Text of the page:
Not so for Zappos. Zappos is a very successful online company. The review that Nisan Gabbay wrote of Zappos states that Zappos moved $370 million in shoes last year. That’s a decent business. I bought shoes from Zappos when they first started, and my family still buys from Zappos when price isn’t an issue. I followed Zappos as SEO case study way back then, and watched their moves with interest. Nisan’s review looks back at Zappos as an online business venture, funded by his company among others, but actually Zappos is more of an SEO company to me. An SEO company working on it’s own site: And even Nisan sees the SEM opportunity that Zappos recognized back then:

However, it seems to me that a successful formula for starting a retail e-commerce site is to sell a product that is great for SEM and have a sound strategy as to how to garner repeat business. For it was great customer service, but for other sites it might be community features or other enticements to keep people coming back.

It seems Zappos was started by some people who recognized that online shoes was an SEO opportunity. The combination of unique brand names, consumer asssociation of shoe buying with those brand names, and the fact that 2 of the $4 BILLION in annual shoe commerce was conducted by mail order played a role. The target was identified as BIG MARKET, already conducted via MAIL ORDER, with a strong SEO/SEM potential, and a consumer market that had proven itself as an appreciator of good customer service (a la Nordstrom’s.. the Shoe Store in Seattle).

Of course that was not luck. Those guys were aware. Having built LinkExchange (sold to Microsoft) they understood search marketing at the start. And they have done a great job executing on customer service and business operations. Free return shipping, no questions asked returns policy, free upgrades of shipping, and a focus on having-what-you-want if you like the brands they carry. For me Zappos was always an excellent experience, even when all of a shipment got returned. In fact, each order got bigger and bigger… it is just silly to not order the possible sizes and colors to try them out at home. Order 2 pair, choose one and return the rest became order 6 pairs, and two more for the kids, and return 6 pairs (keeping 2)… Zappos doubled it’s revenue with a few dollars increase in the costs of handling the shipments and returns.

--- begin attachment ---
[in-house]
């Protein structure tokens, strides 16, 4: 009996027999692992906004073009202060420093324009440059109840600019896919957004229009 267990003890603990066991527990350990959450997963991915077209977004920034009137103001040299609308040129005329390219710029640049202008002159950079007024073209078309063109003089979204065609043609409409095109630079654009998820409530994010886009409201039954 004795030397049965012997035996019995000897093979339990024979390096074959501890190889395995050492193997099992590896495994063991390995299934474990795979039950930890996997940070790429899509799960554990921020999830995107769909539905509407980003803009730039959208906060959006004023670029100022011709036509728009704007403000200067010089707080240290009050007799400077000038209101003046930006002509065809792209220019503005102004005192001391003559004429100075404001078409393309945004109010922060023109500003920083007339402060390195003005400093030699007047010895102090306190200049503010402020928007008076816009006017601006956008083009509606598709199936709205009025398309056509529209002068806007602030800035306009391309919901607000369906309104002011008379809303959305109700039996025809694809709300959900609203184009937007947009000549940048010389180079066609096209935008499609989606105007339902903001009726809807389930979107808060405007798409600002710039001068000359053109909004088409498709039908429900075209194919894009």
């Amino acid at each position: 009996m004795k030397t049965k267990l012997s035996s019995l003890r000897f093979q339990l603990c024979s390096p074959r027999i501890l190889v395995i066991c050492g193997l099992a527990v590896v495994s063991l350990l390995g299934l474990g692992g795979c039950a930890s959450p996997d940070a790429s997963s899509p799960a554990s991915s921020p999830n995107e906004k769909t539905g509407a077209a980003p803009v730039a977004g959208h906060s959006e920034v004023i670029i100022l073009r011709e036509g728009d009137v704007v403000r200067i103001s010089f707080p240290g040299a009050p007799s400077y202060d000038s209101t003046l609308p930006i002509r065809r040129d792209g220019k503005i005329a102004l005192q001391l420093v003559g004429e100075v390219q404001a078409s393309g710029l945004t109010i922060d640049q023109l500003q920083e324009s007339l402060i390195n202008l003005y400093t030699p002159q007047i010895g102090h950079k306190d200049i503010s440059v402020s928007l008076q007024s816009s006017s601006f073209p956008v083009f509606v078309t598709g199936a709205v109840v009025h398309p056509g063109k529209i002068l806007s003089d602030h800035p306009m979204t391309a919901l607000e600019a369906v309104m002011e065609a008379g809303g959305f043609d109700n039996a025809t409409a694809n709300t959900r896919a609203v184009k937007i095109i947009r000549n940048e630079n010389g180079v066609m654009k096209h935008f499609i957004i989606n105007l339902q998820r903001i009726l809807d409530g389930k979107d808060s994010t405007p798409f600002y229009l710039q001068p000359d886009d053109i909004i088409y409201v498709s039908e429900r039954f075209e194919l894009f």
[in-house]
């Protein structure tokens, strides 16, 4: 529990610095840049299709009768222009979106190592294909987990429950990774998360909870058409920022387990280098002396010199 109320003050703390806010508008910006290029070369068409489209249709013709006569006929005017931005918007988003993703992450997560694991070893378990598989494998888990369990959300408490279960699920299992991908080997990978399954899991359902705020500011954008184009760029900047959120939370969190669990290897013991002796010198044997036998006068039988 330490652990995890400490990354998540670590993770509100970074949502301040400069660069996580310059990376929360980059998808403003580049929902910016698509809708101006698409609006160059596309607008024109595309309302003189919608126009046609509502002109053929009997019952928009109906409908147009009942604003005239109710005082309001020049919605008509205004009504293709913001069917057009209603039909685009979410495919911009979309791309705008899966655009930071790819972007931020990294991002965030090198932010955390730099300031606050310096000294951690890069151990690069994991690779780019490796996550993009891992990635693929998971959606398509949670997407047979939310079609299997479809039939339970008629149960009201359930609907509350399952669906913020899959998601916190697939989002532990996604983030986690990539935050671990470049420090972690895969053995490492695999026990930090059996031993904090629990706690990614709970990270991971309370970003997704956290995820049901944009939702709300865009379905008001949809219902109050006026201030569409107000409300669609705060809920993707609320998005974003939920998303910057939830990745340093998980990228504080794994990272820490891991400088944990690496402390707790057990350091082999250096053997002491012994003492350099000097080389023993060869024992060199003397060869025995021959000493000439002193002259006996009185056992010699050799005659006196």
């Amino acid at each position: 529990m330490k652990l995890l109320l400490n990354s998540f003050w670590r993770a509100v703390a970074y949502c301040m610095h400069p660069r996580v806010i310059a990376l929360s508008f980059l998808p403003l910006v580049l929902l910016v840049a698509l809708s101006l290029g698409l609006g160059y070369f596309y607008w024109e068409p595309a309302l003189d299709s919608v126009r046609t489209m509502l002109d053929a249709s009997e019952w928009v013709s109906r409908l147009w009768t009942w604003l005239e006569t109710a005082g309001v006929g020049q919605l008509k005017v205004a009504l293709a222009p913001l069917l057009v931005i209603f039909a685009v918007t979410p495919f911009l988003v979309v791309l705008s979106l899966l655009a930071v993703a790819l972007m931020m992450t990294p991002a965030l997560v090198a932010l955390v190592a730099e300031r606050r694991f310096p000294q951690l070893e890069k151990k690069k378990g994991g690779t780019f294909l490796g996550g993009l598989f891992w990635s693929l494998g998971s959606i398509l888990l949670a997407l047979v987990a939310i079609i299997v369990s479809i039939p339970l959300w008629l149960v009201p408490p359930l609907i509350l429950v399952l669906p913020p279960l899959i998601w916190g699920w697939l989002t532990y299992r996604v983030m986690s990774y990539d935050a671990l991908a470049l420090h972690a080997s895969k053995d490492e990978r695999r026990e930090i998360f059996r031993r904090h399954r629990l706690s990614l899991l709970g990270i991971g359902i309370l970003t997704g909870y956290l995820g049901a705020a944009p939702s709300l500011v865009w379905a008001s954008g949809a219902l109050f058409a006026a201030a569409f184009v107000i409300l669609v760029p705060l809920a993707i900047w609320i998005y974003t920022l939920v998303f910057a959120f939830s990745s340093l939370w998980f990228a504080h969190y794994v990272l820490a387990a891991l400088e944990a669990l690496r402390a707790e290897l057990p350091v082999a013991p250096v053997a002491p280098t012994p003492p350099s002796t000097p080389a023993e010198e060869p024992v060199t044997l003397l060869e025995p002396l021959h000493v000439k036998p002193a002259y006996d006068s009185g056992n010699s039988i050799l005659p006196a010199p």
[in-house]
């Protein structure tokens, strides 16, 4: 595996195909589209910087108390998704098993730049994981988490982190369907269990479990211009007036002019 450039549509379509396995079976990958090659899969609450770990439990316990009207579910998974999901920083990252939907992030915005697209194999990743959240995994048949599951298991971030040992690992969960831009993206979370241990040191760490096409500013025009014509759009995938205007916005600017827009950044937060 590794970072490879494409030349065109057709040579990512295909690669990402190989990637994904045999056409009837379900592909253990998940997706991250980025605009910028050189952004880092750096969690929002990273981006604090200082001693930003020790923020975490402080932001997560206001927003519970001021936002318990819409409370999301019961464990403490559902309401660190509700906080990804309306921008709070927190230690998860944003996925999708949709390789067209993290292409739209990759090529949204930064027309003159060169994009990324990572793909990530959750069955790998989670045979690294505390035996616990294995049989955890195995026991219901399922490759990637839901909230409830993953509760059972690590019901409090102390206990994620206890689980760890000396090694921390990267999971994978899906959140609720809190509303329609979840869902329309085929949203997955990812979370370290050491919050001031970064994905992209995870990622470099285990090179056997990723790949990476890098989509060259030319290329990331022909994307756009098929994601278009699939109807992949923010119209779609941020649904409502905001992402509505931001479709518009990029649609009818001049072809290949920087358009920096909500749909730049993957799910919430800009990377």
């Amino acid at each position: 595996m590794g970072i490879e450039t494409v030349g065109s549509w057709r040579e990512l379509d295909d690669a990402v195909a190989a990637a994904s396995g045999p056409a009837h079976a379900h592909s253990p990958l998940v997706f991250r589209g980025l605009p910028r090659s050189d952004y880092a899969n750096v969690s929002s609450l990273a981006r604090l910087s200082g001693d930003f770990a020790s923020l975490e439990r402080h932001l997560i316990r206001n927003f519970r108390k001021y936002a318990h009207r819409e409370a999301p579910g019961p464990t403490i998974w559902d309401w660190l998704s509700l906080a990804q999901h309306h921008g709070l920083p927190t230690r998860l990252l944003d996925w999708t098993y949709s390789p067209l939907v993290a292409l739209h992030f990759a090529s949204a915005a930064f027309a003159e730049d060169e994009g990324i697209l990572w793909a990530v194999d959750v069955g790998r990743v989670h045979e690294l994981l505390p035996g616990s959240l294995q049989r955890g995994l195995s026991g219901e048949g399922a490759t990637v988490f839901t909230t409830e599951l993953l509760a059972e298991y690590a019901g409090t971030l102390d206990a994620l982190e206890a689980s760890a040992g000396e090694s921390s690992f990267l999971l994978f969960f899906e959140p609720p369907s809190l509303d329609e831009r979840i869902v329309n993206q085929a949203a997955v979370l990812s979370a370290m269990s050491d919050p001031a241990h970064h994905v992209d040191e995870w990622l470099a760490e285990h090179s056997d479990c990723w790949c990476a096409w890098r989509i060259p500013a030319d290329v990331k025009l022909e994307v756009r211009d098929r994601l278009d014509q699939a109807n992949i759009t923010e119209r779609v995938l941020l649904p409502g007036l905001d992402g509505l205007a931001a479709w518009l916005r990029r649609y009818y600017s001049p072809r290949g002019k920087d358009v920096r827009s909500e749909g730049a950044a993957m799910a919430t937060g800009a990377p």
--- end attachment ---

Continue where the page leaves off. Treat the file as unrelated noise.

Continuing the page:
But it is the SEO that interested me. The opportunity was there, and they went for it. Even today, when I have little expectation for Zappos to be cutting edge at SEO themselves anymore, Zappos is #2 behind the shoe maker’s own site for most of the big brands I searched in Google. Try mephisto shoes… Zappos is right there, with a big noticeable “free shipping & free return shipping” defining the snippet. Ditto for Ecco Shoes. How about Echo Shoes? Oops. Well, nobody’s perfect ;-) How about Mephisto alone? Sure… just below And Ecco alone? Geesh… Ecco has crowded out the page 1 SERP with dubdomain spam, but Zappos is top of page 2.

When I meet a client I have to wade through the business story to find the SEO opportunity. There are many facets to that, and we can usually find pure SEO opportunities if the client is willing to extend content sideways to achieve that goal, or partner to cross into a related theme, or get creative and innovate in the marketing arena. But when I work my own sites, it’s all about the SEO opportunity first, business second. SEO drives the business adoption process. If the SEO pure play isn’t strong, their is no business.

Thinking as I wrote this, I just identified another opportunity which I now believe will work well. High-profit, low overhead, niche market, almost optimal for today’s brand of SEO and in an area I enjoy pursuing and can see myself spending a good deal of time working. No, it’s not shoes. What defined it as opportunity? Of the many facets of the potential business, including raw material procurement, distribution channels, market growth potential, barriers to entry, etc… the defining attribute is the SEO opportunity. I can get to the top of the SERPs, and in those SERPs as they exist now, my page at the top will convert.